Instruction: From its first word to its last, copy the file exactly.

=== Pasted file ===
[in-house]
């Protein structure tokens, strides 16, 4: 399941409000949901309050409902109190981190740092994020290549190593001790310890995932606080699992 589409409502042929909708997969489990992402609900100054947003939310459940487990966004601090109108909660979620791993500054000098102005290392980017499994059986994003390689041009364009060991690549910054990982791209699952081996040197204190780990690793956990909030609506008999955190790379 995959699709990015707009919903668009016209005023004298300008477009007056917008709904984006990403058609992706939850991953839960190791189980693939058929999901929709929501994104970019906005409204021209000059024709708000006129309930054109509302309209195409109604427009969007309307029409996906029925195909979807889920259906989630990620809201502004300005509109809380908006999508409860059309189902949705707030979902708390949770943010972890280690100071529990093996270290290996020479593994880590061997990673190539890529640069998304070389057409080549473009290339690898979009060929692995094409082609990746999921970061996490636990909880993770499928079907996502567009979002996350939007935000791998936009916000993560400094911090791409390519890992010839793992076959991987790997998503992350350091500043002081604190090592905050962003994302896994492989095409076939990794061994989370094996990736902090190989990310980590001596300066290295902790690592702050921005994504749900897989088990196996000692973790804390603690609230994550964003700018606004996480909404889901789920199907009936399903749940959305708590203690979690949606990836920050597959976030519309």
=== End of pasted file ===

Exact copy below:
[in-house]
């Protein structure tokens, strides 16, 4: 399941409000949901309050409902109190981190740092994020290549190593001790310890995932606080699992 589409409502042929909708997969489990992402609900100054947003939310459940487990966004601090109108909660979620791993500054000098102005290392980017499994059986994003390689041009364009060991690549910054990982791209699952081996040197204190780990690793956990909030609506008999955190790379 995959699709990015707009919903668009016209005023004298300008477009007056917008709904984006990403058609992706939850991953839960190791189980693939058929999901929709929501994104970019906005409204021209000059024709708000006129309930054109509302309209195409109604427009969007309307029409996906029925195909979807889920259906989630990620809201502004300005509109809380908006999508409860059309189902949705707030979902708390949770943010972890280690100071529990093996270290290996020479593994880590061997990673190539890529640069998304070389057409080549473009290339690898979009060929692995094409082609990746999921970061996490636990909880993770499928079907996502567009979002996350939007935000791998936009916000993560400094911090791409390519890992010839793992076959991987790997998503992350350091500043002081604190090592905050962003994302896994492989095409076939990794061994989370094996990736902090190989990310980590001596300066290295902790690592702050921005994504749900897989088990196996000692973790804390603690609230994550964003700018606004996480909404889901789920199907009936399903749940959305708590203690979690949606990836920050597959976030519309």